In "fashion shoe town," the Global Times saw a cluster of shoe-related organizations, not only factories but also several local research institutes. They also developed a real-time management system for production information called MES, which is used by firms to enhance production efficiency.
At the Wenzhou Entrepreneurs Forum held on Monday, advanced manufacturing was the buzz word, with multiple experts making suggestions on how Wenzhou should grasp the opportunity of China's industrial upgrade to improve the strength of its manufacturing industry.
"After 2009, the traditional Wenzhou model which is characterized by labor intensive production has changed in a positive way, with increasing input by Wenzhou merchants in technological innovation and research. But I think such input is still not enough, particularly in basic research," said Wang Yiming, former deputy head of the Development Research Center at the State Council at the forum.
He suggested that the business community in Wenzhou should further consider how to use advantages in capital to improve technological content and quality.
Pan Yuxiang, general manager of Wenzhou-based shoemaker Wenzhou Ruixing Shoes Co, told the Global Times that for most of Wenzhou's shoemakers, intelligent manufacturing is still at a "starting phase," as companies, particularly those smaller ones, have to compare the costs and benefits of applying advanced machines to their assembly lines.
Many have started to try, including his firm. According to Pan, Ruixing has already introduced advanced machinery like robotic arms and automatic cutting machines into their production lines. They also have a special team in charge of technical optimization.
"I am still experimenting (on intelligent production)," he said, stressing that he wants to pick the machines with the highest cost-effectiveness to achieve their best results. He also suggested that leading companies in the industry should share their data on intelligent manufacturing, so that local factories can be more "precise" when buying those equipment.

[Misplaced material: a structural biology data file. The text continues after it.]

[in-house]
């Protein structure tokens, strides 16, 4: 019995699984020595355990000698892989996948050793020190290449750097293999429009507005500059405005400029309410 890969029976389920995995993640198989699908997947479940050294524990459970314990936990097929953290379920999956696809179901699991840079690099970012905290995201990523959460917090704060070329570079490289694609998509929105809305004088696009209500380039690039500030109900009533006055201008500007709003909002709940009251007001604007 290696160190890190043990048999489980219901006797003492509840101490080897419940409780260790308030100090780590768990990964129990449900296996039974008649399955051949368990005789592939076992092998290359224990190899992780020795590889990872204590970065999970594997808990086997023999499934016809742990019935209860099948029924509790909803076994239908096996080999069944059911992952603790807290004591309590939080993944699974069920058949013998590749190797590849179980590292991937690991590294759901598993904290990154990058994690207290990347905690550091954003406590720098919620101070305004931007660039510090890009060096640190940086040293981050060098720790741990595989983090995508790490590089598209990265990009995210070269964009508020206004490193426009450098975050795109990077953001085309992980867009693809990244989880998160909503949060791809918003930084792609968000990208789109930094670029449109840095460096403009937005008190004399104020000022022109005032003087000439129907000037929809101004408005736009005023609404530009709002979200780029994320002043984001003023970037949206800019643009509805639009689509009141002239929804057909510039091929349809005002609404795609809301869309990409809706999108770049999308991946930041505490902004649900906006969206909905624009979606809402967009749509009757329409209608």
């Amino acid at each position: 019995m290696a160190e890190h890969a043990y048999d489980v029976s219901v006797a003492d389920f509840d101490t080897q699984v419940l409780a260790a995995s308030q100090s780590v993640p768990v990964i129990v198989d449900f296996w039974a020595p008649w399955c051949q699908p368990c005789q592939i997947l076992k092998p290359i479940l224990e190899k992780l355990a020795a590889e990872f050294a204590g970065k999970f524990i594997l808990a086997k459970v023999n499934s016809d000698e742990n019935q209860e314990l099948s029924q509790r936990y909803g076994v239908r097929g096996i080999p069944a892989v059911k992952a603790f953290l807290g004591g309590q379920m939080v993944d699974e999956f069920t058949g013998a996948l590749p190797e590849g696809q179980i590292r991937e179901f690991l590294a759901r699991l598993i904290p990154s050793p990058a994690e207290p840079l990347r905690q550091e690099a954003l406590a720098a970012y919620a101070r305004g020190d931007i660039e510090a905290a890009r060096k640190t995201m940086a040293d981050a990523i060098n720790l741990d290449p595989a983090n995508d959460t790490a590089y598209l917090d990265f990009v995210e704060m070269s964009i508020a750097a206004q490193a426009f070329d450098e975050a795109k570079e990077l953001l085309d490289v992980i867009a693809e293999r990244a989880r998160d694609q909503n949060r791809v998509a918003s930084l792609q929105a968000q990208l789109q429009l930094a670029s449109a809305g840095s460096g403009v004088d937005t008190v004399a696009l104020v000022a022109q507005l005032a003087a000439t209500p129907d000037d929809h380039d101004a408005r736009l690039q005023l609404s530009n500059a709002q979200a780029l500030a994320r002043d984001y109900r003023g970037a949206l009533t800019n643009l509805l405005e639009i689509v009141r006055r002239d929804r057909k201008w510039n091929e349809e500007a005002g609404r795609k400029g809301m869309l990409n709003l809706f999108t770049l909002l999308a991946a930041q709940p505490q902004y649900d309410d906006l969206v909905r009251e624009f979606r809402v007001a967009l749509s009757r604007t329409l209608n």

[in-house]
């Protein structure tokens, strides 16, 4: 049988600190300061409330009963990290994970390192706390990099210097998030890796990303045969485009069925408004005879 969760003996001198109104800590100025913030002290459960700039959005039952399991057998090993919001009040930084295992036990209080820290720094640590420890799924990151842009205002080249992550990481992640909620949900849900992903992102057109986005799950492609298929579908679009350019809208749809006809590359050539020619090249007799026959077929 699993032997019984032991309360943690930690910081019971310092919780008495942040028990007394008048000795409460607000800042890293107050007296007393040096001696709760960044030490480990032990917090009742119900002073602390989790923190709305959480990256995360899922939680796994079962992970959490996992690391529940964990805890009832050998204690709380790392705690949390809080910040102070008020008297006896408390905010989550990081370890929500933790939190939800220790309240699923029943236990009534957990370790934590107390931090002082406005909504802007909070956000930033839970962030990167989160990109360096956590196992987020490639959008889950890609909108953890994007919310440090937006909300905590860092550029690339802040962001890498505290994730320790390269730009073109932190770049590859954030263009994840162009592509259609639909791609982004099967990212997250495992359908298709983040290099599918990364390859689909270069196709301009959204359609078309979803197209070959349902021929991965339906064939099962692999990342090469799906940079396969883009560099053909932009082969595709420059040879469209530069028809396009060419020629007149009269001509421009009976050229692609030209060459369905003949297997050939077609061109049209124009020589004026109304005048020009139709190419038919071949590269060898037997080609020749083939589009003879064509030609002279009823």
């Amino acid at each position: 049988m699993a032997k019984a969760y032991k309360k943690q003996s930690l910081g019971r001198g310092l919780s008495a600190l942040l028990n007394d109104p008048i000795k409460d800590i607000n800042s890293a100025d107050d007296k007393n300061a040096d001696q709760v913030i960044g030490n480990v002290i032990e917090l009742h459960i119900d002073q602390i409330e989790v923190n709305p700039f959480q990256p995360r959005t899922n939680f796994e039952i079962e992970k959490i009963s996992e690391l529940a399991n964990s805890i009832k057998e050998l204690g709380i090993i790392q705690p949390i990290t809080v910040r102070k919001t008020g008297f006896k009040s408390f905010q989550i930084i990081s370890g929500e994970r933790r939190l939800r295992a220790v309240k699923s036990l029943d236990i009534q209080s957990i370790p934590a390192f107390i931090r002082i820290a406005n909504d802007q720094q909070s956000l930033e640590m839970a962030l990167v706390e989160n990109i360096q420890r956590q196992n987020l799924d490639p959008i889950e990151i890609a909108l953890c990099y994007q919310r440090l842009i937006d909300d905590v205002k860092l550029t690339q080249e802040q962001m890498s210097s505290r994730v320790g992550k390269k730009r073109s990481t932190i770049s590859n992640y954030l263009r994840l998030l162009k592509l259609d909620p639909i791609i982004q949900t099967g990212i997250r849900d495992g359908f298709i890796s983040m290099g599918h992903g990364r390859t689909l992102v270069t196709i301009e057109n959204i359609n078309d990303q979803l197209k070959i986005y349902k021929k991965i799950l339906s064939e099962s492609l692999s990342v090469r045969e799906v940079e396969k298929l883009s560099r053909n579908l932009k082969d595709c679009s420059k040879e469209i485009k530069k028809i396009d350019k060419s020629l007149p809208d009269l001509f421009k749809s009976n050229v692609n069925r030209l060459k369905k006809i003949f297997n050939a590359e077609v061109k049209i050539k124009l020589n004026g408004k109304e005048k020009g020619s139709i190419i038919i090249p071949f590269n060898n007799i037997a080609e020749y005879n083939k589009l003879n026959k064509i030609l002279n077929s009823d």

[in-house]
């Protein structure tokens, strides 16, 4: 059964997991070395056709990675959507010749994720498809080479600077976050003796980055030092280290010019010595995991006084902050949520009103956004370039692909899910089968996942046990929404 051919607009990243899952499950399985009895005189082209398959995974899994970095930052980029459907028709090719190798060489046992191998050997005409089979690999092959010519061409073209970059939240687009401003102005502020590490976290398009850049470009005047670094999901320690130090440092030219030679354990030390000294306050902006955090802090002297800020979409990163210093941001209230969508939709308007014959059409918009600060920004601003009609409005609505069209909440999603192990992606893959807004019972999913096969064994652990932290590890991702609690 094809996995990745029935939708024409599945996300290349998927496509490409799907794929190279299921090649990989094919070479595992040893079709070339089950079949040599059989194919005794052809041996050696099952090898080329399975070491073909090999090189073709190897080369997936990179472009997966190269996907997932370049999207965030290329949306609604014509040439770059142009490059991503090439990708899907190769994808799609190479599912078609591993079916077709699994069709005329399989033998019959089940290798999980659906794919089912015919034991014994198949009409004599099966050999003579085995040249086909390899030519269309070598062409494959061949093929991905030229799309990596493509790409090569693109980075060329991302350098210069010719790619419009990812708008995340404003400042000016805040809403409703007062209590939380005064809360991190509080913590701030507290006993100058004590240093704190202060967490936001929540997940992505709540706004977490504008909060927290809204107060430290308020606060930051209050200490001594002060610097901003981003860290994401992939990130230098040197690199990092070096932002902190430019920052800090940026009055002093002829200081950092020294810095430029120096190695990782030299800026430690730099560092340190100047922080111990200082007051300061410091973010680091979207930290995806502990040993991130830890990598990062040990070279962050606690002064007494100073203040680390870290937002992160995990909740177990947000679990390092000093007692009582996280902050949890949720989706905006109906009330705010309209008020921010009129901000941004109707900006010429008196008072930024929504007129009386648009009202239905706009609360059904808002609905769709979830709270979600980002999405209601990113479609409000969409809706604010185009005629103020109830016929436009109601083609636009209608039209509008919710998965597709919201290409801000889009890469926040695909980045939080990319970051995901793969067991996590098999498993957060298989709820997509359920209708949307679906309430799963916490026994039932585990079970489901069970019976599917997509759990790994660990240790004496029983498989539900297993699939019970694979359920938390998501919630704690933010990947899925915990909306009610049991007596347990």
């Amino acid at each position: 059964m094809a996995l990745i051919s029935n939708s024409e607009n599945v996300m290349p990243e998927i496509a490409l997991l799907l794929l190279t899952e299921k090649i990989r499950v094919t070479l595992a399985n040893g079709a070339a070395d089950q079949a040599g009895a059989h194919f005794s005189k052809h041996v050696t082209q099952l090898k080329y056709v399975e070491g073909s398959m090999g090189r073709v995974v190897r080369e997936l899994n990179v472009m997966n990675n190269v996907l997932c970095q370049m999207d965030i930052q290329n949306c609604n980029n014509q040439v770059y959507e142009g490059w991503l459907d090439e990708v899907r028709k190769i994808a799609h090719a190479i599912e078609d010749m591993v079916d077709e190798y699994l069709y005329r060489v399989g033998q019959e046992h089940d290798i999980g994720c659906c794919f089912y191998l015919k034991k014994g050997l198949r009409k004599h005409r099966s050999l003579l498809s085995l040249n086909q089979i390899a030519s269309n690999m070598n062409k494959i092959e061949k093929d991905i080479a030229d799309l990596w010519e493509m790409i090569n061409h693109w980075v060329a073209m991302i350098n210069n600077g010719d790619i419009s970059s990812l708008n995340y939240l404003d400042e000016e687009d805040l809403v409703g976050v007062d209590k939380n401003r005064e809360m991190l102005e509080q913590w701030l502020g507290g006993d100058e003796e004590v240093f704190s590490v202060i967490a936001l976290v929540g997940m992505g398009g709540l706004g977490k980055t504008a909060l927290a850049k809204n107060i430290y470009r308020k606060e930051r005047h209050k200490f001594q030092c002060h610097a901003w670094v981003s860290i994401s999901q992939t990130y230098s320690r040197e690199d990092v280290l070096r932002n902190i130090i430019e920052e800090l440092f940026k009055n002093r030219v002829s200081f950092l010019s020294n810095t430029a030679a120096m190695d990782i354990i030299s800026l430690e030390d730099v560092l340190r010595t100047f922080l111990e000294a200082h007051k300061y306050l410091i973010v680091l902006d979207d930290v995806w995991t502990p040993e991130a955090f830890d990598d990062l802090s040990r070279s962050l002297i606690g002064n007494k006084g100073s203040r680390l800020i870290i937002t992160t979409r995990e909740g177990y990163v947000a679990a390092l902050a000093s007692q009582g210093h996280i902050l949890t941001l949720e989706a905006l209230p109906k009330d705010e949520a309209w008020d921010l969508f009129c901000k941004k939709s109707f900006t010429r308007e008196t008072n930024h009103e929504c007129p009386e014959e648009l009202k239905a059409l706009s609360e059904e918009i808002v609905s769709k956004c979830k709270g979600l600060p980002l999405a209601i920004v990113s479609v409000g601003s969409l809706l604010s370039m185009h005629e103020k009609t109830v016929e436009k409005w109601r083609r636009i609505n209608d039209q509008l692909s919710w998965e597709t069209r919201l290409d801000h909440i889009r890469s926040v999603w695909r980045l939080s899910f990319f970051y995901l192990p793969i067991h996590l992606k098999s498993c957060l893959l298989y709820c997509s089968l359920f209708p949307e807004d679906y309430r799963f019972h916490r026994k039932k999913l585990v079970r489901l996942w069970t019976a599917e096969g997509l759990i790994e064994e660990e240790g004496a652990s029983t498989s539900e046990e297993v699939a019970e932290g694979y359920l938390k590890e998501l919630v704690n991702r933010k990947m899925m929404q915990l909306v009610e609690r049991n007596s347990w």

Meanwhile, Wenzhou's shoemaking industry, like many other manufacturing industries in China, also faced new challenges, due to a volatile geopolitical situation, COVID-19, rising competition in domestic and overseas markets.
In particular, local business leaders told the Global Times that they are under pressure to shift plants to overseas markets due to requests by some overseas clients or cost concerns. But China's manufacturing sector has its own unique advantages.
According to Zhu, the costs of setting production lines in overseas markets like Southeast Asia are on par with or even higher than China, mostly because overseas markets' supply chains are not as complete as that of China.
Neither Zhu nor Pan thought that it would be very easy or fast for this kind of industrial relocation to take place, as Wenzhou is beefing up efforts to strengthen its role as a shoe manufacturing hub in recent years.
Take Juyi for example: Zhu repeatedly mentioned the phrase "taking initiative" when explaining their business strategy. "In the past, we only took samples from overseas clients and produced them according to their requirements. Today, we also design shoes and plan sales along with our partners. By taking initiative in our hands, we actually have grown into a brand instead of just an OEM factory," he said.
Pan also said that with an improving business environment, increasing government support for the shoe industry, and lower production costs due to intelligent production, it's unlikely that any country can replace China's manufacturing supply chains, even though some light assets might relocate.